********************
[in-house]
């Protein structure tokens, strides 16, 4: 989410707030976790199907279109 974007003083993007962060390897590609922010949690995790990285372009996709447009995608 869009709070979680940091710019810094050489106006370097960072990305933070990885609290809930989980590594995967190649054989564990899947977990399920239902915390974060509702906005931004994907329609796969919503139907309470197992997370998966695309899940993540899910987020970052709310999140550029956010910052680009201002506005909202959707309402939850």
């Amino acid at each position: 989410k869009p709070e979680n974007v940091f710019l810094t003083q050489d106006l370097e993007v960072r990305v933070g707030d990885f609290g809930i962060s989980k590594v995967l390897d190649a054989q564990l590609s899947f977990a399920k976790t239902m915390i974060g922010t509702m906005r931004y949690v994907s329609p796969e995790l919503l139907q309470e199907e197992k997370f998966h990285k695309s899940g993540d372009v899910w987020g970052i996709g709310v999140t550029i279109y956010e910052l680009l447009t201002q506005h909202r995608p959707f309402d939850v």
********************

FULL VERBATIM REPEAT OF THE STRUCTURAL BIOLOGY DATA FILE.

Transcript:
[in-house]
């Protein structure tokens, strides 16, 4: 989410707030976790199907279109 974007003083993007962060390897590609922010949690995790990285372009996709447009995608 869009709070979680940091710019810094050489106006370097960072990305933070990885609290809930989980590594995967190649054989564990899947977990399920239902915390974060509702906005931004994907329609796969919503139907309470197992997370998966695309899940993540899910987020970052709310999140550029956010910052680009201002506005909202959707309402939850």
């Amino acid at each position: 989410k869009p709070e979680n974007v940091f710019l810094t003083q050489d106006l370097e993007v960072r990305v933070g707030d990885f609290g809930i962060s989980k590594v995967l390897d190649a054989q564990l590609s899947f977990a399920k976790t239902m915390i974060g922010t509702m906005r931004y949690v994907s329609p796969e995790l919503l139907q309470e199907e197992k997370f998966h990285k695309s899940g993540d372009v899910w987020g970052i996709g709310v999140t550029i279109y956010e910052l680009l447009t201002q506005h909202r995608p959707f309402d939850v």